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TECHNICAL ANALYSIS


The Big Picture For Natural Gas

06/22/04 04:36:29 PM
by Kevin Hopson

Natural gas is entering a critical stage right now, as key support and resistance levels are converging upon one another.

Security:   $NATGAS
Position:   Hold

I have probably touched on natural gas prices more than anything else in the market, as evident by the number of articles I have written on this subject. However, I feel that natural gas is entering a critical juncture right now, which warrants further analysis of this commodity. Let us start by looking at the short-term (six-month) chart for the continuous futures contract. The last time I touched on natural gas prices, I said that the top parallel line of the black pitchfork would likely act as near-term resistance. Though prices broke the 61.8 percent retracement level from the Jan.-Feb. 2004 decline, the top parallel line was only slightly breached. Also, the median line of the large purple pitchfork came into play, adding to resistance in the $6.70 to $6.80 range. As a result, a breakout failed to occur.

Since then, prices have proceeded to pull back, with the contract recently breaching support along the lower black parallel line. However, if you have read any of my prior articles that touch on warning lines, you will recall that this break of support was not a sell signal. For example, when the bottom parallel line of a pitchfork is broken, you want to give prices a second chance by drawing a sliding parallel line (or warning line) from the ultimate low. As you can see in the chart, prices found support along the red warning line and failed to give a sell signal by staying above it. If you look at the other warning line (above the top parallel line of the black pitchfork), you will see that this works both ways. If natural gas prices were to move above this warning line, a buy signal would be given.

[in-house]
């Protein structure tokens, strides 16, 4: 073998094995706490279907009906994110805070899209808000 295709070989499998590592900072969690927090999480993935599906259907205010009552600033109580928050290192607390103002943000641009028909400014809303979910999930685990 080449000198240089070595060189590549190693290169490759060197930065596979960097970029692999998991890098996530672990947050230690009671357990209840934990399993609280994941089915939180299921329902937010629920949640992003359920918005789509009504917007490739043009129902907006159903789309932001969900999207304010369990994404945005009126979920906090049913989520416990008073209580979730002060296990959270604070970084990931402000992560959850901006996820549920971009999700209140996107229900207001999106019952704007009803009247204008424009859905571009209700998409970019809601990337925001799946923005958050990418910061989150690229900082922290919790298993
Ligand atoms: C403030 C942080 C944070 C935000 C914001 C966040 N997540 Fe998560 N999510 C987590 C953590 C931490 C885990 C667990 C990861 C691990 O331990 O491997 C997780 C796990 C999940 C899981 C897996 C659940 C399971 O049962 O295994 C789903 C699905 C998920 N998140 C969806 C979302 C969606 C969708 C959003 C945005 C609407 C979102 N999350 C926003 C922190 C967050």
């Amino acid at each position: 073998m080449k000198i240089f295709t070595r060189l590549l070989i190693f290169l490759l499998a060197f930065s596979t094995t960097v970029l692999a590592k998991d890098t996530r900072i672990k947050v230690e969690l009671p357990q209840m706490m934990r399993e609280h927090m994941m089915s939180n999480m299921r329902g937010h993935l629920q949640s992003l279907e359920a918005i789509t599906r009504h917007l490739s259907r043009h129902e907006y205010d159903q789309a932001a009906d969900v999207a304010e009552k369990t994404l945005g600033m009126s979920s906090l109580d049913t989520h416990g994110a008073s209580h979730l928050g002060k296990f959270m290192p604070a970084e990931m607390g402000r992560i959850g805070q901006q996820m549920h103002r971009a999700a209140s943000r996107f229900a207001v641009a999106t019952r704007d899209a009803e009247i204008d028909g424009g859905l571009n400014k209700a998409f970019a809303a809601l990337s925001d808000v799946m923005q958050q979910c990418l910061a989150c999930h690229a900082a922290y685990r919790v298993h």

Six-month chart for natural gas.
Graphic provided by: Stockcharts.com.
 
If you turn your attention to the long-term (two-year) chart, you will not only notice that support and resistance levels are being solidified by different time frames, but you will also notice that two major trendlines are converging upon one another. For example, notice how the contract's long-term uptrend line (green line) from last October's low comes into play around the $6.00 level. This is right below the bottom warning line, which is converging around the $6.10 level. This means that prices should find significant support in the $6.00 to $6.10 range.


Long term (two-year) chart for natural gas.

On the flip side, the Feb. 2003 downtrend line (or top of the falling channel formation) is coming into play around the $7.00 level, which will likely act as resistance in the near term. In addition, the purple and black median lines are converging around $6.80, while the top black parallel line, top red warning line and the 2004 high all reside in the $7.20 to $7.40 range. In other words, the contract will likely find significant resistance in the $6.80 to $7.40 range.

Given the confluence of support around $6.00 and the confluence of resistance around $7.00, natural gas will likely consolidate in this price range before breaking out (up or down). In my opinion, the $6.80 to $7.00 range - the site of the purple median line and the Feb. 2003 downtrend line - is the most significant obstacle to overcome in the near term. Not only would a breach of resistance here reverse the longer-term downtrend, but it would also push prices into the top half of the purple pitchfork. This means that the top purple parallel line - which is currently converging around the $8.10 level - could act as a long-term upside target. In the meantime, I would continue to hold natural gas, as prices have yet to give a sell signal. However, keep a close eye on the support and resistance levels I mentioned, as they will likely dictate which way prices move in the long-term.



Kevin Hopson

Kevin has been a technical analyst for roughly 10 years now. Previously, Kevin owned his own business and acted as a registered investment advisor, specializing in energy. He was also a freelance oil analyst for Orient Trading Co., a commodity futures trading firm in Japan. Kevin is currently a freelance writer.

Glen Allen, VA
E-mail address: hopson_1@yahoo.com

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